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11 Figure 3. Intelligence and the Armys Strategic Roles8

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12

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13 EW SPF Windows of Opportunity Disrupt Enemy Cohesion Enable Other Domains from Land Space Cyberspace Air Land Maritime Space Cyberspace Air Land Maritime Decisive Point 18

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14 Figure 5. Key Aspects of the Operational Framework19Figure 6. IPB and Intelligence Analysis Support to Operational Framework Considerations23

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15 Figure 7. Leveraging National to Tactical Intelligence Capabilities26

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16

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17 Figure 8. FM 2-0 Logic Chart32 (Continued on next page)

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18 Figure 8. FM 2-0 Logic Chart

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19 Intelligence Intelligence Intelligence

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20 t Figure 1. Intelligence Core Competencies

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21 Intelligence

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22 MI Figure 2. Building Blocks of ISR and PED Architectures

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23 Figure 3. Army Strategic Roles and their Relationship to the Joint Phases2

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24 st Intelligence th th

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26 i

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29 Military Figure 1. Current Objective-T Pillars and MITS Tiers

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30 MTC Tie in to unit systems Scenario repository owner Dynamic scenario injects/MSELsFoundry Role players for SIGINT SIGINT scenario development for live trainingG-27 EDT/initial build HICON products OPORD RTW Threat OBUSAICoE Create tables/tiers in doctrine QA/QC evaluation process Identify scenario build tasks Develop initial top 5 scenarios Training Unit Mission statement Unit-specific training objectives Feedback on scenario build Systems to be trainedIEWTPT Universal scenario build MSEL injects Historical JRTC data Initial data dumps Geospatial injects Figure 2. Key Elements of MITS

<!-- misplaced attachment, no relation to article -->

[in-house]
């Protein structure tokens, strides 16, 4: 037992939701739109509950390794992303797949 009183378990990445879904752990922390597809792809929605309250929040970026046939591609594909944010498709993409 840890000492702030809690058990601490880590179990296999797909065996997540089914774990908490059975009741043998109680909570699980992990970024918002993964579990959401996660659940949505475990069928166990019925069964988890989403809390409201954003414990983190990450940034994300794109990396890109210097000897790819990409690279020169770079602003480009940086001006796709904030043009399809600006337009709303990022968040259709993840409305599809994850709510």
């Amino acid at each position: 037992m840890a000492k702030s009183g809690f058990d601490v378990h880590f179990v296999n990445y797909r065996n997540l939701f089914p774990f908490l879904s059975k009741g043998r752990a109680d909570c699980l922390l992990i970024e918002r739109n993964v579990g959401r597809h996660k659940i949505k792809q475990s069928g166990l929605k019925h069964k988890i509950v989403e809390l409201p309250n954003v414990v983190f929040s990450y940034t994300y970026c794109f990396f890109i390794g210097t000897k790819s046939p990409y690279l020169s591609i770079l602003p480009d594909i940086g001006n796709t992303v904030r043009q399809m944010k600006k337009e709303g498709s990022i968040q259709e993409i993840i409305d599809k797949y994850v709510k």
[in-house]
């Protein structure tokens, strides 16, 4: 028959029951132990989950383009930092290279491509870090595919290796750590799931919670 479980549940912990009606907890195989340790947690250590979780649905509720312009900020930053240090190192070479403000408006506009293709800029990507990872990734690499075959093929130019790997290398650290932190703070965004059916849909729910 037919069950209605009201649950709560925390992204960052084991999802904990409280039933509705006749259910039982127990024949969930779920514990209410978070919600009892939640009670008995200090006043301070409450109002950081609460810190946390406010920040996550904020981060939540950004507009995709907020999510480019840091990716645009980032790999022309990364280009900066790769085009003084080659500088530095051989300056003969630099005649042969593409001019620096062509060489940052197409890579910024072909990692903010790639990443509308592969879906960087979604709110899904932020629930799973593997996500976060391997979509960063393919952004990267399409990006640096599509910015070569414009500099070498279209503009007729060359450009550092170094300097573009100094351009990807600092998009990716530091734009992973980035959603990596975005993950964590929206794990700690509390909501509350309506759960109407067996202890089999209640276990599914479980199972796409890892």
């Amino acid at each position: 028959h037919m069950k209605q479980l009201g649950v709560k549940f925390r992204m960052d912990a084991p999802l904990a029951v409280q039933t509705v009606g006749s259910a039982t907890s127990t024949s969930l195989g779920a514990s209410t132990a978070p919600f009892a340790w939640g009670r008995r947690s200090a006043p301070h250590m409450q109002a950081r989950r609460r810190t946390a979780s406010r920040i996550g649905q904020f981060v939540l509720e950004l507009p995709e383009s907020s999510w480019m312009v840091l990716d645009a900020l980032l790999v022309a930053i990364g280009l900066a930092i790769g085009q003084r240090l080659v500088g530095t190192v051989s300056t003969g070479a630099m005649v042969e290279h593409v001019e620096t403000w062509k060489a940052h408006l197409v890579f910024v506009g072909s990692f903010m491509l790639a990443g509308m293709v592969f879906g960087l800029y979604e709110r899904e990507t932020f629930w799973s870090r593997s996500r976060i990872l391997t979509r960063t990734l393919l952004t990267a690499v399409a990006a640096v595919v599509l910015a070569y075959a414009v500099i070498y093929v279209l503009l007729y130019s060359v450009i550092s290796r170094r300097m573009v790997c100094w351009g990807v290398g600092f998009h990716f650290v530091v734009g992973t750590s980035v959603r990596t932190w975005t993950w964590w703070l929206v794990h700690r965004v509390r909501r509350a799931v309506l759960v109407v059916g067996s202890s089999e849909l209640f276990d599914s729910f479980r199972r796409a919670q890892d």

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31 Military Military Intelligence Training Strategy Tier 4 nd ndnd thth

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32

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34 Intelligence Intelligence

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39 Lines of Effort and Desired End States

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40 Soldiers train on the PROPHET signals intelligence/electronic warfare system.U.S. Army photo by SGT Mark Miranda

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41 SGT Jacob Butcher, a squad leader in the 1st Infantry Division, troubleshoots a system during an electronic U.S. Army photo by SSG Tamika Dillard, 2nd BCT, 1st ID Public Affairs

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42 Strategy th

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43 st The Right Fit Mission Command in the Twenty-First Century CPT Franklin G. Peachey, 1st Battalion, 4th enemy situational template after a battle in exercise Combine Resolve 8, which took place 27 May 2017 to 12 June 2017 at the Joint Multinational Readiness Center in Hohenfels, Germany.Photo by SPC Naiomy Gaviria, U.S. Army

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44 Figure 1. Mission Command Philosophy

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45 Figure 2. A Typical Military Decision-Making Process Schedule during a Rotational Exercise

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46 t

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48 (

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49

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50 Figure 4. 1st Battalion, 4th Infantry Regiment Intelligence Mission Command Document Template